Milk fever, Tums, and sick sheep

I got a call the other day from a good friend and fellow shepherdess who had a ewe who recently delivered a large lamb and, soon after, became weak and disoriented, just lying in the straw and showing little interest in her lamb. My friend had recognized the symptoms as those of “milk fever,” more technically known as hypocalcemia — a not-uncommon calcium deficiency in sheep, which tends to happen during late gestation or early lactation.

This problem is situational: at the end of gestation, the lambs grow very quickly and calcium is drawn from the ewe for rapid bone growth. At the same time, the ewe is filling her udder with calcium-rich colostrum, which will be needed once the lambs are born. As her calcium levels plummet, symptoms develop: drooping head, slower movements than the rest of the flock, muscle tremors (especially in the shoulders), aimless walking or lying in one place with head outstretched. As things progress, the ewe goes down and can no longer get up. At that point, the illness progresses very quickly and can end in death in as little as 6 to 24 hours.

My friend had treated her ewe with calcium injections, the usual treatment for milk fever. These injections are painful, and although they were keeping the ewe alive, she was beginning to act as if she no longer wanted to survive because of the shots. Once a sheep decides that it would rather die, it’s hard to keep them alive. My friend had called to see whether I had ever had this situation, and as it turns out, I had.

Many years ago I was in the lambing barn with a ewe who, although she was in labor, was not dilating. I sought to help her by massaging the cervix to open things up for delivery of her lambs. It was after midnight when my cell phone rang — a local shepherdess who explained that the vet had just left her place. She had a ewe down with milk fever, and the vet had told her that the ewe was “too far gone” and the shepherdess “ought to start digging a hole to bury her.” The friend was in tears and calling to see whether there was anything I could think of to help. I felt terrible. I knew I couldn’t leave my laboring ewe and go there to help her, but I also knew the feeling of being left alone with a dying sheep and no idea what to do.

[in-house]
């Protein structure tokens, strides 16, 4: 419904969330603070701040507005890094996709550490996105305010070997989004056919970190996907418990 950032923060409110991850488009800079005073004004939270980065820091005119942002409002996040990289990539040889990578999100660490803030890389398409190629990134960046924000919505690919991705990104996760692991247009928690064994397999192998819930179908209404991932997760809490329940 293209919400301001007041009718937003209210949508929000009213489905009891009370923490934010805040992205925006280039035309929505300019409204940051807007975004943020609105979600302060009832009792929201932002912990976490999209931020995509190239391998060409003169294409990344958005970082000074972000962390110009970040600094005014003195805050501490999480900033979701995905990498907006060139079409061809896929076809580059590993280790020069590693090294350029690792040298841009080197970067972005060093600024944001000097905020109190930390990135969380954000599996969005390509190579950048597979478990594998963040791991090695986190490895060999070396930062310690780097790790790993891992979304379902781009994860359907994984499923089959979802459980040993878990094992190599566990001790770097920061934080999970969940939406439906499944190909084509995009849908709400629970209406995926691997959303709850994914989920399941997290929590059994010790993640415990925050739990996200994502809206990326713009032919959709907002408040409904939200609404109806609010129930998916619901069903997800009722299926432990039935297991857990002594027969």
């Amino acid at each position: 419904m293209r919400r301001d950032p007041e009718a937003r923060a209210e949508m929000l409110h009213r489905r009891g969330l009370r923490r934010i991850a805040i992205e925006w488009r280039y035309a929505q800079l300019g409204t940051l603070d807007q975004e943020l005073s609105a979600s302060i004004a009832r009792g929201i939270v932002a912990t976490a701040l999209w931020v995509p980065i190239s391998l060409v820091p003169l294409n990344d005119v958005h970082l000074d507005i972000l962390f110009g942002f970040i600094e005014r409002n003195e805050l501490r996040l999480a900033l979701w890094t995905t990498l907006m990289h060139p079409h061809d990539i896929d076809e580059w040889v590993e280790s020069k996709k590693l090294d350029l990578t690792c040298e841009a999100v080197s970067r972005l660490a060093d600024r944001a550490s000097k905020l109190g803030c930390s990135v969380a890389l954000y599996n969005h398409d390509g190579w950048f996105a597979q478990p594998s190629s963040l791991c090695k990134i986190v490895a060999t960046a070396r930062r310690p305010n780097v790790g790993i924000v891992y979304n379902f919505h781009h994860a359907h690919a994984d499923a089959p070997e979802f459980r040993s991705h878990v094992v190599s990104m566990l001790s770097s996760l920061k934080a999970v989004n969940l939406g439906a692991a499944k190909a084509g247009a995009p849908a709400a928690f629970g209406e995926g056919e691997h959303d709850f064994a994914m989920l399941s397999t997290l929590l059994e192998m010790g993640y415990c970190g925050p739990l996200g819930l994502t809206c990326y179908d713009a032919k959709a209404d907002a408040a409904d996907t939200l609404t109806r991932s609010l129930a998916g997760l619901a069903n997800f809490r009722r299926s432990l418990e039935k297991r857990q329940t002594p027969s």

As I massaged, my mind went into troubleshooting mode and I had an idea — perhaps a bit “out there,” but after all, the ewe was dying! I explained to my friend that since we knew the diagnosis was milk fever (according to the vet), then the solution was to provide calcium — a lot of it. When I was pregnant with our daughter, my OB suggested that I eat a few Tums each day as a calcium supplement. It worked for me, so I suggested the friend get some Tums, make a paste out of it, and start feeding it to her ewe. As I saw it, she had nothing to lose (the ewe was dying) and much to gain if it worked. She tried it and — believe it or not — the ewe quickly recovered! It was honestly pretty impressive how quickly the ewe was up, and we learned something interesting: in at least some cases, Tums can treat milk fever!

I’ve used this trick over the years and have suggested it to many others. In every case, the sick sheep has come out of the milk fever and survived — even thrived. I’m always asked how many Tums to give, and I honestly have no idea. I know it’s a lot, though, probably because of the way that sheep digest their food. It takes a while for anything to actually make it through the entire digestive system, so a heavy starting dose of Tums is critical. I usually suggest that they grind up at least six or eight as a first dose, then follow up every couple of hours or so with more ground up Tums until things return to normal. We usually make a paste with the powdered Tums and a bit of water (or Nutridrench, a nutritional supplement for sheep) and then slather the paste onto the back of their tongue using fingers or a drencher. Some of the paste will come out, but a lot goes in. I just keep giving more Tums until we see improvement — and then I continue to dose the ewe for an additional two days after she seems normal. Too much calcium over an extended period can cause urinary stones or constipation, but I’ve never seen these problems since we never treat for that long.

My friend called back this morning. They’ve been treating their ewe for three or four days now, and she has recovered. She is standing, eating, and mothering her lamb. This is a success story that I sorely needed. With Molly still hovering between life and death (see the blog dated Wednesday, February 14th, 2018), every success story brings me hope that she, too, will recover.

Our 2018 Winter Shearing fleeces will be posted to our notification list this Thursday afternoon. It is my goal to get it out between 4 and 5 p.m. CST, but this will be very dependent on what happens out in the lambing barn that day. If we have lambs delivering at that time, I will get the emails out as soon as possible after I return to the computer.

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